Since 2017 the FSLCI has been engaged on the subject of Marine Litter, most notably through launching the Medellin Declaration on Marine Litter in Life Cycle Assessment and Management. As part of their current presidency of the G7, Canada will host a meeting of G7 Environment, Energy and Oceans Ministers in Halifax, Nova Scotia, from September 19 to 21, 2018. Under the theme of Working Together on Climate Change, Oceans and Clean Energy, ministers will discuss global climate action, clean growth and sustainable finance, resilient coasts and fisheries, plastic pollution, energy security and clean energy. In this context the FSLCI has developed a statement on the subject of Marine Litter from a life cycle and resource efficiency perspective.
Marine litter is a global concern crossing country borders. A study by Jambeck et al. (2015) estimated that 4.8 to 12.7 million tonnes of plastic waste entered the oceans in 2010. They identified the main flows to be linked to insufficient or inefficient waste management planning, littering and consumption behaviour. While estimated numbers vary, it is clear that too much waste enters our environments, including rivers, lakes, seas and oceans which have turned into the world’s biggest landfill, causing environmental, economic, and social damage. Marine litter or debris consists of a range of materials including plastic, metal, wood, rubber, glass and paper. Although the relative proportions of these materials vary from region to region, there is evidence that plastics are by far the most common type of debris in terms of the number of items (60- 80%) on the sea surface, seafloor and beaches, making plastics litter the most important waste stream to address (Brack HG, 2015). Regardless of their amount, plastic debris are also a major source of concern also due to the fact that most conventional plastics are not biodegradable and, thus, their durability in the marine environment is estimated in hundreds of years, hence potentially leading to very large accumulations of plastic particles in the marine environment in the future (Barnes et al, 2009).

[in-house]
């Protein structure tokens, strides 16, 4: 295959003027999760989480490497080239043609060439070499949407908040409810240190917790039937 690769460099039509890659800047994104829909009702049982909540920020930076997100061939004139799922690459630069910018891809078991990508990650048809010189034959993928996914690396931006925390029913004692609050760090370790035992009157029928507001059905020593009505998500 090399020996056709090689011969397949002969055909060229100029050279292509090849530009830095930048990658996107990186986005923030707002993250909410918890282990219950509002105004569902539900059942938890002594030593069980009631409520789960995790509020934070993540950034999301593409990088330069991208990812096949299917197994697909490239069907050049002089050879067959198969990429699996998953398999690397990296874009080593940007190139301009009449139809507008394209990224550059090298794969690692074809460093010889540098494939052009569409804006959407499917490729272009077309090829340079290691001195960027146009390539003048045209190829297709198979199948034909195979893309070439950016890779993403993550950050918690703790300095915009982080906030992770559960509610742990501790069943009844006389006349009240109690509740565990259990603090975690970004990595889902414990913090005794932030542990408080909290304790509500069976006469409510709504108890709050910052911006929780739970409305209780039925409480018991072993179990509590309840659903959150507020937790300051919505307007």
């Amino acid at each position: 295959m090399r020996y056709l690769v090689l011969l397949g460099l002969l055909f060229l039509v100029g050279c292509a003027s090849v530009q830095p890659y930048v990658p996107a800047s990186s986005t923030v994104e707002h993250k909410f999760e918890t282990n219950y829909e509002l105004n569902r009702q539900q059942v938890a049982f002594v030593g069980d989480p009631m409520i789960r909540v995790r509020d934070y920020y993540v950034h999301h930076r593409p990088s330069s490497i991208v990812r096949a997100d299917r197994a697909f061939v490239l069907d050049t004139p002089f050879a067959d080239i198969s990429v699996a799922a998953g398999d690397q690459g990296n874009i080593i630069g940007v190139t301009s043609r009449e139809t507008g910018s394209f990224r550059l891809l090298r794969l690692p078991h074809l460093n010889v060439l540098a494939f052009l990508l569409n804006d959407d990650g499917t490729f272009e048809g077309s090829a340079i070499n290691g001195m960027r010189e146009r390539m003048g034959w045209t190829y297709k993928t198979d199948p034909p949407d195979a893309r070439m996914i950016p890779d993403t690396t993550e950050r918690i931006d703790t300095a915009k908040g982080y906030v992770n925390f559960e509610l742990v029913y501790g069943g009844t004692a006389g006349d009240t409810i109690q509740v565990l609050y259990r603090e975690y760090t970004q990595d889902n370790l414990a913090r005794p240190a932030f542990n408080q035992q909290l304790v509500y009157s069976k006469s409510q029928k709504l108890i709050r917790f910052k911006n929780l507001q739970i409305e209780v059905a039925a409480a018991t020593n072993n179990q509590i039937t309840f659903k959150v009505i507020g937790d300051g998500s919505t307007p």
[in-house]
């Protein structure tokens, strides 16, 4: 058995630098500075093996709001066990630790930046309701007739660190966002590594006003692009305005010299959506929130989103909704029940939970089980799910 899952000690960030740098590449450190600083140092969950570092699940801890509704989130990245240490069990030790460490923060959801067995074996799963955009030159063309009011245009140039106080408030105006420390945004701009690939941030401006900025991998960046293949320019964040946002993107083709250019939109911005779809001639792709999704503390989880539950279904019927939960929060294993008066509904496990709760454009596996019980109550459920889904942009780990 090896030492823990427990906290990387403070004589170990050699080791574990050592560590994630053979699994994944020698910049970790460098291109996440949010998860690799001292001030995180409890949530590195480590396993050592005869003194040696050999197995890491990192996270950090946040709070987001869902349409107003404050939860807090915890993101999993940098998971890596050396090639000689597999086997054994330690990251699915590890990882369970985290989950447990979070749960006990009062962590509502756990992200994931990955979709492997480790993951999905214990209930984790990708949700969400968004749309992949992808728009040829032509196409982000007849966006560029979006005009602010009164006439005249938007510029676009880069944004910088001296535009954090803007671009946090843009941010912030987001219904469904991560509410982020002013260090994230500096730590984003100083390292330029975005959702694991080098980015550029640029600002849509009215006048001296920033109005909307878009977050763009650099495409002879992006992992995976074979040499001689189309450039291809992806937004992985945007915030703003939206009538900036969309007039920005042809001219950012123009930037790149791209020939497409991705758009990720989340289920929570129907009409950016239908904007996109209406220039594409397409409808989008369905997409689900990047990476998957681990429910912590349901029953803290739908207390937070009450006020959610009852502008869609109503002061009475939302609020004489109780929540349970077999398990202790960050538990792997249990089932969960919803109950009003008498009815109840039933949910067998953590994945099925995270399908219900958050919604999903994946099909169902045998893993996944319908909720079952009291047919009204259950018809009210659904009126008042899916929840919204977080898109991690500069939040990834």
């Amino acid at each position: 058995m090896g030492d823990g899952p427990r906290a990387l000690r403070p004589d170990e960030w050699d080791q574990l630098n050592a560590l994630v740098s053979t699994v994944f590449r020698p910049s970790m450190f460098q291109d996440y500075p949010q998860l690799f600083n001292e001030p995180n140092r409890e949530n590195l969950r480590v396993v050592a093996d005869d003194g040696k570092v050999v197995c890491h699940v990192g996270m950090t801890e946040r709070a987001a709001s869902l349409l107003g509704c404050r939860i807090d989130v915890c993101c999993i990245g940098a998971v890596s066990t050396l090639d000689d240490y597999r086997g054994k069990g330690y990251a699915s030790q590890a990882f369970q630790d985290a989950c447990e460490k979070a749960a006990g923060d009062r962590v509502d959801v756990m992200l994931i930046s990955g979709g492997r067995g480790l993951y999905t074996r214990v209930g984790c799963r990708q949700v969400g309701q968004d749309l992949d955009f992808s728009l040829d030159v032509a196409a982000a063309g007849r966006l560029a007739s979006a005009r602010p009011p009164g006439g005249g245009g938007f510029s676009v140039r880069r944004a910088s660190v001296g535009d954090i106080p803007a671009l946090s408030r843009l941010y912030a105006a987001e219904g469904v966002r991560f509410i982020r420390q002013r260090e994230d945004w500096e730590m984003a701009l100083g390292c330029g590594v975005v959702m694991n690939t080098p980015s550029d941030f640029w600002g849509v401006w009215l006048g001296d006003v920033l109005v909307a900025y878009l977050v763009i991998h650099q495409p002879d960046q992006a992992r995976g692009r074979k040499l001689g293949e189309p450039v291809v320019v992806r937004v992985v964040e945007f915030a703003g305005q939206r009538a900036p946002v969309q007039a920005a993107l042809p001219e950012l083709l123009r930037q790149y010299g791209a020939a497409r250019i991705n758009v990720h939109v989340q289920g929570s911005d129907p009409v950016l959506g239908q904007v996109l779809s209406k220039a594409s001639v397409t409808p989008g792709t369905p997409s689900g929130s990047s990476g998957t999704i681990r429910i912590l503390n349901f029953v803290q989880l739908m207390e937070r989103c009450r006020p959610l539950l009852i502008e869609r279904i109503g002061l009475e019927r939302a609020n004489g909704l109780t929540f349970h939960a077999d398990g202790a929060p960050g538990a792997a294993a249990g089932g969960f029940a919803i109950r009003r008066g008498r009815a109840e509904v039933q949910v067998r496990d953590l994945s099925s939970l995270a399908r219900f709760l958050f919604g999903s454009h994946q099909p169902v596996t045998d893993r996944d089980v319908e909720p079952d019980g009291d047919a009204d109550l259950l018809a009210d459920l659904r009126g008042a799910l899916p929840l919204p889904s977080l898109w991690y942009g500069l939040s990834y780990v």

The Statement calls on the G7 Environment Ministers to:
- Foster the implementation of science-based policies and decision making that considers marine litter from a resource efficiency and life cycle perspective
- Support initiatives and projects that seek to fill knowledge gaps and develop scientifically sound assessment methodologies
- Ensure that impacts from alternative solutions are understood before being applied on a large scale
You can access the full statement here!Tags: g7 global governance lca marine litter oceans pollution resource-efficiency